Nuts contain protein, high amounts of fiber, and they are rich in beneficial fats. For getting an immediate energy boost that won’t turn into a spike later, you can’t do better than nuts. The complex carbs will perk you up while the fat and protein will sustain you. Nuts also contain plenty of vitamin E, which is essential to cognitive function. You don’t have to eat raw, plain, unsalted nuts, but do avoid the ones with a lot of sweetening or seasoning blends. Filberts, hazelnuts, cashews, and walnuts are great choices, with almonds being the king of nuts.

For those avoiding carbs, macadamia nuts are much higher in fat than most nuts. By the way, peanuts just aren’t ideal. Aside from the fact that many people are allergic, peanuts have less healthy fat than many other types of nuts…maybe that’s because peanuts are not actually a nut! They’re still much better than a candy bar, however.

Green it: try to choose organic, raw nuts, and if you can’t get those, at least avoid the tins of heavily-seasoned, preservative-laden nuts that may have taken many food miles to get to your mouth.

5. Seeds

Try sunflower seeds, sesame seeds, flax seed, and tahini (a tangy, nutty sesame butter that tastes great in replacement of mayo and salad dressing). Seeds contain a lot of protein, beneficial fat, and vitamin E, as well as stress-fighting antioxidants and important brain-boosting minerals like magnesium.

Green it: Again, just look for organic and try to avoid the highly-seasoned, processed options. In general, things like fruits, vegetables, seeds and nuts are pretty low-impact, environmentally speaking, in comparison to meats and cheeses.



6. Pomegranate

Opt for the fruit over the juice so you get more fiber. Pomegranates contain blueberry-like levels of antioxidants, which are essential for a healthy brain. Your brain is the first organ to feel the effects of stress, so anything you can do to offset stress is a smart choice.

Green it: pomegranates are seasonal and not generally local for most of us, so enjoy sparingly and rely on other berries like acai, grapes and cherries when you can’t get this fruit.

7. Garlic

Garlic – the fresher the better – is one of the most potent nutritional weapons in your arsenal. Eat it as much as your significant other can stand. Not only is it fabulous for reducing bad cholesterol and strengthening your cardiovascular system, it exerts a protective antioxidant effect on the brain.

It makes life easier, but don’t even think about buying the chopped or peeled garlic. Nutritional benefits = zero.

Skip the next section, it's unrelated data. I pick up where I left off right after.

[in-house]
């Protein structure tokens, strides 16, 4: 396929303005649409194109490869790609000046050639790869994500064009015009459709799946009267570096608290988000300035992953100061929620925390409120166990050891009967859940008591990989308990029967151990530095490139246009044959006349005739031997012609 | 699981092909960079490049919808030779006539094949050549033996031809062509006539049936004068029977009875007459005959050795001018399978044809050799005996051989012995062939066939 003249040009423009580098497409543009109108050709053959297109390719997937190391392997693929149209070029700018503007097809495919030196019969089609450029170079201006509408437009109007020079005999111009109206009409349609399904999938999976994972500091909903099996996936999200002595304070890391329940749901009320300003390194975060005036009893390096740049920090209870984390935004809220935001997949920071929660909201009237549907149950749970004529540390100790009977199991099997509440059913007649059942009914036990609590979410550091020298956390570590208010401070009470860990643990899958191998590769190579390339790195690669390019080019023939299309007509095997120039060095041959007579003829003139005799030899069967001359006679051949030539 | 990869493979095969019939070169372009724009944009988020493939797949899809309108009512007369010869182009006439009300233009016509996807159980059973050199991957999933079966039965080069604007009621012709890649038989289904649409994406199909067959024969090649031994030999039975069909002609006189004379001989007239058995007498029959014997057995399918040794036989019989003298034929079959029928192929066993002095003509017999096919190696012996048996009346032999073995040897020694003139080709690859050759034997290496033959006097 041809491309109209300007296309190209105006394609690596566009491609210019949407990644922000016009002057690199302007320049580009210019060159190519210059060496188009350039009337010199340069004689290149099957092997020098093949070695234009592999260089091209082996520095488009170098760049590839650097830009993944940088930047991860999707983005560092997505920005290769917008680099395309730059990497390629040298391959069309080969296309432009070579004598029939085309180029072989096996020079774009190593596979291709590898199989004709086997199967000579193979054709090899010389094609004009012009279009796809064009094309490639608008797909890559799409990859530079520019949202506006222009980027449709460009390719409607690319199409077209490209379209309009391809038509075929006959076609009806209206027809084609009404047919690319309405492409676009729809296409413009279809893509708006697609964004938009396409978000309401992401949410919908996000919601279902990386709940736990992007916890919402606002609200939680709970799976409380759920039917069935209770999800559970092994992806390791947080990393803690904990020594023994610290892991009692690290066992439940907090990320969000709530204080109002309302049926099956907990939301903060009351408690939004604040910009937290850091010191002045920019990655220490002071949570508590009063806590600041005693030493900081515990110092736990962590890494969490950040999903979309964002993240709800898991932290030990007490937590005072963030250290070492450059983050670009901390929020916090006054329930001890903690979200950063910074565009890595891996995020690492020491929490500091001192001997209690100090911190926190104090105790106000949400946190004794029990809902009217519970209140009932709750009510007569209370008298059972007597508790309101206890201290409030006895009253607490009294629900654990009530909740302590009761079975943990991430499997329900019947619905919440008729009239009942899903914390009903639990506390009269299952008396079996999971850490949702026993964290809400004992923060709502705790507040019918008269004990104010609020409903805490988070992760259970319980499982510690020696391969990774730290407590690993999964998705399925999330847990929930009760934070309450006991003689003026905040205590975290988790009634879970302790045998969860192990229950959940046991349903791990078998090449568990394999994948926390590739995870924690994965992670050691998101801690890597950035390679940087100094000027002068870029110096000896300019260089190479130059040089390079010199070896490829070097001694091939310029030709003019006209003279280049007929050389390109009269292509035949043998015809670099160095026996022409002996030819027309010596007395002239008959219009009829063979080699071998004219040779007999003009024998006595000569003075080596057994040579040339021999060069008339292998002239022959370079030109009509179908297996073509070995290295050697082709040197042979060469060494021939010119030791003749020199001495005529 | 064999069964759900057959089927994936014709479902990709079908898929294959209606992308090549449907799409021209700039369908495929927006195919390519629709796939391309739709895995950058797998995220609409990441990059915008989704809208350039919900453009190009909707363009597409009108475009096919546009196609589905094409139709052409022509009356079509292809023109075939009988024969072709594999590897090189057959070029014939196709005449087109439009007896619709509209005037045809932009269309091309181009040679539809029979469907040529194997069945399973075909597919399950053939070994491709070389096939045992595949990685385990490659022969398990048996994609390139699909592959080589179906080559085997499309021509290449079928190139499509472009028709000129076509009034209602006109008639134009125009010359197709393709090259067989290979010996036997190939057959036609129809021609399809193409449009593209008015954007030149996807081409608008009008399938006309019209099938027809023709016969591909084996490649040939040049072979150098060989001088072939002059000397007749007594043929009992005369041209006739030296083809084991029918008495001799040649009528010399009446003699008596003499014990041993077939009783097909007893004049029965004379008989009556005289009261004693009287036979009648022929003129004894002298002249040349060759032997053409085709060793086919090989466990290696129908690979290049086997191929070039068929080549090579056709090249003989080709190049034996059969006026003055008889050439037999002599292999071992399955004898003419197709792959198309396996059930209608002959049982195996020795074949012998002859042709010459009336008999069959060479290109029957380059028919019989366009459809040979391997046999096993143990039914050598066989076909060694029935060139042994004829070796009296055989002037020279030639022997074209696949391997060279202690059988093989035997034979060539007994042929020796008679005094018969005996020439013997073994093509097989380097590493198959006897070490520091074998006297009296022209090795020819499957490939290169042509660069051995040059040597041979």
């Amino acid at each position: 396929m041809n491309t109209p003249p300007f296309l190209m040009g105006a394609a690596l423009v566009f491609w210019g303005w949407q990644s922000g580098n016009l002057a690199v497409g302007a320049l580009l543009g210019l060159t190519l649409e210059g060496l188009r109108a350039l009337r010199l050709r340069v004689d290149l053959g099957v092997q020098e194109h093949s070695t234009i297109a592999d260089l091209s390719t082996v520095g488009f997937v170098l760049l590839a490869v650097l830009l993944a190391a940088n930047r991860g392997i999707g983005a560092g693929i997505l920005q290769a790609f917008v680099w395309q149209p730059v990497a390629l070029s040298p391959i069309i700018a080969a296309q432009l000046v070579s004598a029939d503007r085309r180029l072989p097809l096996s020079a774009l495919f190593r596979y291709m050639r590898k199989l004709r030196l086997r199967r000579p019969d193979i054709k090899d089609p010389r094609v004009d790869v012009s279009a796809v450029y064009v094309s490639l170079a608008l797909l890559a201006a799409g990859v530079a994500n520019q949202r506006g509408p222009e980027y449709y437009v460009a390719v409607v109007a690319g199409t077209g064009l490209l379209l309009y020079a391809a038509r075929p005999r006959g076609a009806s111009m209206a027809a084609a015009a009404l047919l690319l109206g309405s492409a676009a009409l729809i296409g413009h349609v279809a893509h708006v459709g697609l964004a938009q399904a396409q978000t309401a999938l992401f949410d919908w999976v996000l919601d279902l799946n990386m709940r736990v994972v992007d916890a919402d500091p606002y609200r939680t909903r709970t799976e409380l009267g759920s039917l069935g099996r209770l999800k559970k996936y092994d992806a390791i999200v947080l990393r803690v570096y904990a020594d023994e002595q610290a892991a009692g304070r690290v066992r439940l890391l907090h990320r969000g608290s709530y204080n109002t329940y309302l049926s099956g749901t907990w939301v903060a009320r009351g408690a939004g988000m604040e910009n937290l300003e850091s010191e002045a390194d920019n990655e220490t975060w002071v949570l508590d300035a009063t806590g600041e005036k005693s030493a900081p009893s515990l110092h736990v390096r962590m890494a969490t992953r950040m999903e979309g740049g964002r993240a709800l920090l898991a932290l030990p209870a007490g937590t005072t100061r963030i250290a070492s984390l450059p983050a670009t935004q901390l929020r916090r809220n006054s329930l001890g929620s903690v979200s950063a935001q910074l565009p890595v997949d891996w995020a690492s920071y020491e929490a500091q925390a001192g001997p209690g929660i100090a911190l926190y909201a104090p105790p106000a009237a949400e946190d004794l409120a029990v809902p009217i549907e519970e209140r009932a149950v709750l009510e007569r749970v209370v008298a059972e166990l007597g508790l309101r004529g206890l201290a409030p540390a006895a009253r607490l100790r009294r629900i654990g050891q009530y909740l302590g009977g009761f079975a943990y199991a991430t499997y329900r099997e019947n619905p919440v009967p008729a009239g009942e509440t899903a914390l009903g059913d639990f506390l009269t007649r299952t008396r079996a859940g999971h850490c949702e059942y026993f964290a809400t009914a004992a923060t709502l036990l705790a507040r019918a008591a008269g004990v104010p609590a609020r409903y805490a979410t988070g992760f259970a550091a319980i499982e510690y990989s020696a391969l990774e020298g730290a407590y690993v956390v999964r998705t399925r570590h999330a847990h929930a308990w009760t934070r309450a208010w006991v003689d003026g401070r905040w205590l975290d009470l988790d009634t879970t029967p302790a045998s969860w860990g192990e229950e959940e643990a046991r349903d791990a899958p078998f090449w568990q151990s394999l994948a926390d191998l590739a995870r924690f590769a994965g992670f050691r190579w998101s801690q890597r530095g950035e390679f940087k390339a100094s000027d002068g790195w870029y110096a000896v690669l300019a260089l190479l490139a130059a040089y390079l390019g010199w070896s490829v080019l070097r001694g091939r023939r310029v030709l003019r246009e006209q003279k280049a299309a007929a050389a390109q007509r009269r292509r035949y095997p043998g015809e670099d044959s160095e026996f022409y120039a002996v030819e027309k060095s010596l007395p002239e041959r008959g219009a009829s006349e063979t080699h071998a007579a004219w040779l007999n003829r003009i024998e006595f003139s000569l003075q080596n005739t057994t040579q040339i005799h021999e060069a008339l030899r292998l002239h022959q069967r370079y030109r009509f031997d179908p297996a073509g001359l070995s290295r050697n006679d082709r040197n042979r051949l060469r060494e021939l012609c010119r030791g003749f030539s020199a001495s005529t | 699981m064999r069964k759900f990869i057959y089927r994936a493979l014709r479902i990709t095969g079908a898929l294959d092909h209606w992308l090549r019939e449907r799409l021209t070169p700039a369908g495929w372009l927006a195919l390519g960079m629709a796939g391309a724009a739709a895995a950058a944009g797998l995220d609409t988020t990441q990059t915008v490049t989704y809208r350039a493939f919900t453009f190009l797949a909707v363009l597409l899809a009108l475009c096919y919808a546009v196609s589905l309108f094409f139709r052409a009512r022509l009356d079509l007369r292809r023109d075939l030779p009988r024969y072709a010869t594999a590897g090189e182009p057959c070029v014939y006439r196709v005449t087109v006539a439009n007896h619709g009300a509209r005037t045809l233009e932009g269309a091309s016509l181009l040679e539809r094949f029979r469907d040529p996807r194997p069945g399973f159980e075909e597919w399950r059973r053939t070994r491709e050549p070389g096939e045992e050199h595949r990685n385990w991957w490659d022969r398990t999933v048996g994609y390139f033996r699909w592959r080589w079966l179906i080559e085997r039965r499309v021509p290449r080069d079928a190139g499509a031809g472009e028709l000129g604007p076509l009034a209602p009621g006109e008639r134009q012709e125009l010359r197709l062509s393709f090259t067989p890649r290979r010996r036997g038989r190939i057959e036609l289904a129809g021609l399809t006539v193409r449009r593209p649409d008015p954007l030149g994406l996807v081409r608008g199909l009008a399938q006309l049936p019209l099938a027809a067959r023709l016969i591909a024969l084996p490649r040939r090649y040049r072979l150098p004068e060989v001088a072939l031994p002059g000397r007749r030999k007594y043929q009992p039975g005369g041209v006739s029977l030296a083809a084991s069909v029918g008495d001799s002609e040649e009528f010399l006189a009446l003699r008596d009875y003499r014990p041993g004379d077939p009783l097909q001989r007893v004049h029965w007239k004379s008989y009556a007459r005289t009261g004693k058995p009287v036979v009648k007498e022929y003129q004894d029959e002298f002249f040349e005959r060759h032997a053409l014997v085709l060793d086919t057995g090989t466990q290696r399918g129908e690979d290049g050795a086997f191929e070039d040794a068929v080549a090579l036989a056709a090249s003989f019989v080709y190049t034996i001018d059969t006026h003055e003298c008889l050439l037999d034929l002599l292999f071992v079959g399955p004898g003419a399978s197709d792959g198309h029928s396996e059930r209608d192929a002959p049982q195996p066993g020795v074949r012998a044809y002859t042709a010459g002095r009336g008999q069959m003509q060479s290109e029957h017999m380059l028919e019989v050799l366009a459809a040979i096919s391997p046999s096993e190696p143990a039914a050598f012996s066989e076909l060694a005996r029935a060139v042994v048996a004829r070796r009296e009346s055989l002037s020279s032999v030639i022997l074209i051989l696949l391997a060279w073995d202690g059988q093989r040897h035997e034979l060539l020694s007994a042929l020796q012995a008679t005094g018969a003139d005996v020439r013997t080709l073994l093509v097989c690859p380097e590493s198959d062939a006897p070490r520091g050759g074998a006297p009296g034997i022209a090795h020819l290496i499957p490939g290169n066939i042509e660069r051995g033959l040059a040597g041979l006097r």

Green it: just choose organic, and go for local if you can get it.

8. Green Leafy Vegetables

Spinach, kale, chard, romaine, arugula, lolla rossa – whatever green you like, eat it daily. Green, leafy vegetables are high in iron (slightly less “green” iron sources include beef, pork and lamb). Americans tend to be deficient in iron, which is too bad, because the deficiency is linked to restless leg syndrome, fatigue, poor mood, foggy thinking, and other cognition issues.

Green it: choose organic, and shop at your farmers’ market or order from a local CSA. Leave out the red meat a few days a week and rely on a big, well-seasoned green stir fry or salad.

9. Cacao nibs

Cacao nibs are among the top five most powerful brain foods, right next to wild salmon and blueberries.

Green it: as long as it’s fair trade and organic, it’s green.

10. Tomatoes

Go figure, but tomatoes don’t usually make the brain-boosting food lists. Tomatoes contain lycopene, an antioxidant that is particularly good for your brain – it even helps prevent dementia. You have to cook tomatoes to get the lycopene. But this does mean that ketchup is good for your brain. Although because of the sugar in it, you should look to other sources for most of your lycopene intake, such as fresh tomato sauce.

Green it: try to eat tomatoes that are local and get your lycopene in vitamin form when tomatoes aren’t in season. You’ll know when that is – the tomatoes will be pale, tasteless, and pithy.

11. Olive Oil

Though we know the brain does need a small, steady supply of glucose, don’t overlook fat. Studies have consistently shown that a low-fat diet is not the health boon we hoped it would be (remember the 90s low-fat craze?). In fact, avoiding fat can increase foggy thinking, mood swings, and insomnia. A diet rich in healthy fats is essential to clear thinking, good memory, and a balanced mood. Your brain is made of fat, after all.

One study of men found that those who relied on the processed vegetable fats found in salad dressings, snacks and prepared foods had 75% higher rates of mental degradation (dementia, memory loss) than men who ate healthy fats. Most processed foods and fast foods use corn oil, palm oil, soybean oil and other Omega-6 fats. You don’t want Omega 6 fats. Even saturated fat is safer than Omega 6’s.

Choose healthy fats such as those present in olive oil, nut butters, nuts and seeds, flax, oily fish, and avocados. Avoid processed fats found in pastries, chips, candy bars, snacks, junk food, fried foods and prepared foods. Eating the wrong fat can literally alter your brain’s communication pathways.

Green it: look for organic, local, or farmers’ market options when it comes to your food. You should also explore herbal remedies for mood swings and brain health.

12. Tea

You have to brew tea fresh or you won’t get the benefits of all those catechines (antioxidants) that boost your brain. Because tea has caffeine, don’t have more than 2-3 cups daily.

Green it: buy organic, fair trade loose leaf or packets to support sustainable business practices.

Sources :
http://preventdisease.com/news/13/080413_12-Foods-That-Supercharge-Your-Brain.shtml
www.trueactivist.com